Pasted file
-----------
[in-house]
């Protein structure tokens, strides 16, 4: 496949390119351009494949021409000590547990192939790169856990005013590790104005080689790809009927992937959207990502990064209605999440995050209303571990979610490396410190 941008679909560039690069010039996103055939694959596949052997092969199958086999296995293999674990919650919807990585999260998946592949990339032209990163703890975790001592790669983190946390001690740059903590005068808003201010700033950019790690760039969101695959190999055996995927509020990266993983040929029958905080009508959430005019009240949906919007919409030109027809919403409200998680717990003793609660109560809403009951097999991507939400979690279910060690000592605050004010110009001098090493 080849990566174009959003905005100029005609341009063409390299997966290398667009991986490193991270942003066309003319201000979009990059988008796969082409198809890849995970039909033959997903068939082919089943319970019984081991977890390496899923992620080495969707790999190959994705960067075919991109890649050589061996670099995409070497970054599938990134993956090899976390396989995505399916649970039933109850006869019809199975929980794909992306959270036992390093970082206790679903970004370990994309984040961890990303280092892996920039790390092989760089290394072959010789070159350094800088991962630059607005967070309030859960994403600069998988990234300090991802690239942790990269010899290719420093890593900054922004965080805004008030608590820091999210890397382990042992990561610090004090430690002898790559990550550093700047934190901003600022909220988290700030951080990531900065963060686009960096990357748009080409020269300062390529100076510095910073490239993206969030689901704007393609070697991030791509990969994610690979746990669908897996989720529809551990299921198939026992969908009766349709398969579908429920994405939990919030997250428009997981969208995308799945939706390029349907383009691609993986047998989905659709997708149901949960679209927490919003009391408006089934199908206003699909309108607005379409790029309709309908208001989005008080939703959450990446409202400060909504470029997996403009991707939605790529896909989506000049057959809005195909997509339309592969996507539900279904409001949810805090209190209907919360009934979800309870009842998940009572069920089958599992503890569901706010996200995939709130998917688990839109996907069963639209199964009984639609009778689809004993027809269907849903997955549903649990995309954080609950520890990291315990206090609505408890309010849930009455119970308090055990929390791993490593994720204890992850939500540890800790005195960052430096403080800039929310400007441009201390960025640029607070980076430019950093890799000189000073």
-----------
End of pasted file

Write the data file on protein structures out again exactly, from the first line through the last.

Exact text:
[in-house]
């Protein structure tokens, strides 16, 4: 496949390119351009494949021409000590547990192939790169856990005013590790104005080689790809009927992937959207990502990064209605999440995050209303571990979610490396410190 941008679909560039690069010039996103055939694959596949052997092969199958086999296995293999674990919650919807990585999260998946592949990339032209990163703890975790001592790669983190946390001690740059903590005068808003201010700033950019790690760039969101695959190999055996995927509020990266993983040929029958905080009508959430005019009240949906919007919409030109027809919403409200998680717990003793609660109560809403009951097999991507939400979690279910060690000592605050004010110009001098090493 080849990566174009959003905005100029005609341009063409390299997966290398667009991986490193991270942003066309003319201000979009990059988008796969082409198809890849995970039909033959997903068939082919089943319970019984081991977890390496899923992620080495969707790999190959994705960067075919991109890649050589061996670099995409070497970054599938990134993956090899976390396989995505399916649970039933109850006869019809199975929980794909992306959270036992390093970082206790679903970004370990994309984040961890990303280092892996920039790390092989760089290394072959010789070159350094800088991962630059607005967070309030859960994403600069998988990234300090991802690239942790990269010899290719420093890593900054922004965080805004008030608590820091999210890397382990042992990561610090004090430690002898790559990550550093700047934190901003600022909220988290700030951080990531900065963060686009960096990357748009080409020269300062390529100076510095910073490239993206969030689901704007393609070697991030791509990969994610690979746990669908897996989720529809551990299921198939026992969908009766349709398969579908429920994405939990919030997250428009997981969208995308799945939706390029349907383009691609993986047998989905659709997708149901949960679209927490919003009391408006089934199908206003699909309108607005379409790029309709309908208001989005008080939703959450990446409202400060909504470029997996403009991707939605790529896909989506000049057959809005195909997509339309592969996507539900279904409001949810805090209190209907919360009934979800309870009842998940009572069920089958599992503890569901706010996200995939709130998917688990839109996907069963639209199964009984639609009778689809004993027809269907849903997955549903649990995309954080609950520890990291315990206090609505408890309010849930009455119970308090055990929390791993490593994720204890992850939500540890800790005195960052430096403080800039929310400007441009201390960025640029607070980076430019950093890799000189000073």